The kitchen was black as a pit.
She laid her hand on the knob of the door and slowly turned it. It gave, to her astonishment, and the door opened.
This easy entrance, entirely unforeseen, shocked her for a moment, and she was afraid to enter.
Supposing her uncle sat on his chair, waiting for her, his gun across his knee?
She had her own pistol, but it gave her no confidence.
Very slowly she laid her face to the gap made by the door.
No sound came to her.
Out of the tail of her eye she could see the ashes of the fire, but the glow was almost gone.
She knew then that nobody was there.
Some instinct told her that the kitchen had been empty for hours.
She pushed the door wide and went inside.
The room struck cold and damp.
She waited until her eyes had become accustomed to the darkness, and she could make out the shape of the kitchen table and the chair beside it.
There was a candle on the table, and she thrust it into the feeble glow of the fire, where it took light and flickered.
When it burnt strong enough, she held it high above her head and looked about her.
The kitchen was still strewn with the preparations for departure.
There was a bundle belonging to Aunt Patience on the chair, and a heap of blankets lay on the floor ready to be rolled.
In the corner of the room, where it always stood, was her uncle's gun.
They had decided, then, to wait for another day, and were now abed and asleep in the room upstairs.
The door to the passage was wide open, and the silence became more oppressive than before, strangely and horribly still.
Something was not as it had been; some sound was lacking that must account for the silence.
Then Mary realised that she could not hear the clock. The ticking had stopped.
She stepped into the passage and listened again.
She was right; the house was silent because the clock had stopped.
She went forward slowly, with the candle in one hand and the pistol levelled in the other.
She turned the corner, where the long dark passage branched into the hall, and she saw that the clock, which stood always against the wall beside the door into the parlour, had toppled forward and fallen upon its face.
The glass was splintered in fragments on the stone flags, and the wood was split.
The wall gaped bare where it had stood, very naked now and strange, with the paper marked a deep yellow in contrast to the faded pattern of the wall.
The clock had fallen across the narrow hall, and it was not until she came to the foot of the stairs that Mary saw what was beyond. The landlord of Jamaica Inn lay on his face amongst the wreckage.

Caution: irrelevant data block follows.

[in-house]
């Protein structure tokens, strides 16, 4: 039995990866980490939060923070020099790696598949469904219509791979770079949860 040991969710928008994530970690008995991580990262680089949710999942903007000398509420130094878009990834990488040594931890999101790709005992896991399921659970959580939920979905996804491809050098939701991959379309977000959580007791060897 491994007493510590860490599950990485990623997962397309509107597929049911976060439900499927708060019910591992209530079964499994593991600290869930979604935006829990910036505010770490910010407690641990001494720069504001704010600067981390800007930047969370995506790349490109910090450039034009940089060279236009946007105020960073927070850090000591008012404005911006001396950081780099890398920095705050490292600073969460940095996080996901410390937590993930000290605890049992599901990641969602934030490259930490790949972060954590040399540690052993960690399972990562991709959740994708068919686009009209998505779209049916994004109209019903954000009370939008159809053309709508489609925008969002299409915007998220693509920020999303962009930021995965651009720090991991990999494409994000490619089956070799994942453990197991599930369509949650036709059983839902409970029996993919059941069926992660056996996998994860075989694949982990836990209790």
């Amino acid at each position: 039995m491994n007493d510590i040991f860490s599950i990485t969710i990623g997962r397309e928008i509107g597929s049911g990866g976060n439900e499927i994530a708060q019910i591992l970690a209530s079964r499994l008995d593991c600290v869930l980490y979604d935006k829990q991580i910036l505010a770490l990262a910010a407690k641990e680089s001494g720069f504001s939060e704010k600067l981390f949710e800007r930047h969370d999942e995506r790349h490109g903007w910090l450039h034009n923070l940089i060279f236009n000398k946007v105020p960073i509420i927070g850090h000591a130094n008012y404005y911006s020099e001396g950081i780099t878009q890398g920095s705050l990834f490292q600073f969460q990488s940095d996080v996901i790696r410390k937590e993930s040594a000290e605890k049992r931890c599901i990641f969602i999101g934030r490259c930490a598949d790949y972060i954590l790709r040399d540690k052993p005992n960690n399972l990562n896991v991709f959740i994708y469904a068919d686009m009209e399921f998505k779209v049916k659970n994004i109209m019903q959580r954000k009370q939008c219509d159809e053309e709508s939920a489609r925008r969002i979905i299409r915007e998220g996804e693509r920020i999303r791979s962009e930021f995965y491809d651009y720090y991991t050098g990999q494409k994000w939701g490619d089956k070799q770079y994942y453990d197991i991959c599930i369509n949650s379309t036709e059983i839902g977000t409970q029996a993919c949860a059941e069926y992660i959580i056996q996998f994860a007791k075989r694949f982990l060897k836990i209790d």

The fallen clock had hidden him at first, for he sprawled in the shadow, one arm flung high above his head and the other fastened upon the broken splintered door.
Because his legs were stretched out on either side of him, one foot jamming the wainscoting, he looked even larger in death than he did before, his great frame blocking the entrance from wall to wall.
There was blood on the stone floor; and blood between his shoulders, dark now and nearly dry, where the knife had found him.
When he was stabbed from behind he must have stretched out his hands and stumbled, dragging at the clock; and when he fell upon his face the clock crashed with him to the ground, and he died there, clutching at the door.
It was a long while before Mary moved away from the stairs.
Something of her own strength had ebbed away, leaving her powerless, like the figure on the floor.
Her eyes dwelt upon little immaterial things: the fragments of glass from the smashed clock face that were bloodstained too, and the discoloured patch of wall where the clock had stood.
A spider settled on her uncle's hand; and it seemed strange to her that the hand stayed motionless and did not seek to rid itself of the spider.
Her uncle would have shaken it free.
Then it crawled from his hand and ran up his arm, working its way beyond the shoulder.
When it came to the wound it hesitated and then made a circuit, returning to it again in curiosity, and there was a lack of fear in its rapidity that was somehow horrible and desecrating to death.
The spider knew that the landlord could not harm him.
Mary knew this, too, but she had not lost her fear, like the spider.
It was the silence that frightened her most.
Now that the clock no longer ticked, her nerves strained for the sound of it; the slow wheezing choke had been familiar and a symbol of normality.
The light of her candle played upon the walls, but it did not reach to the top of the stairs, where the darkness gaped at her like a gulf.
She knew she could never climb those stairs again, nor tread that empty landing.
Whatever lay beyond her and above must rest there undisturbed.
Death had come upon the house tonight, and its brooding spirit still hovered in the air.
She felt now that this was what Jamaica Inn had always waited for and feared.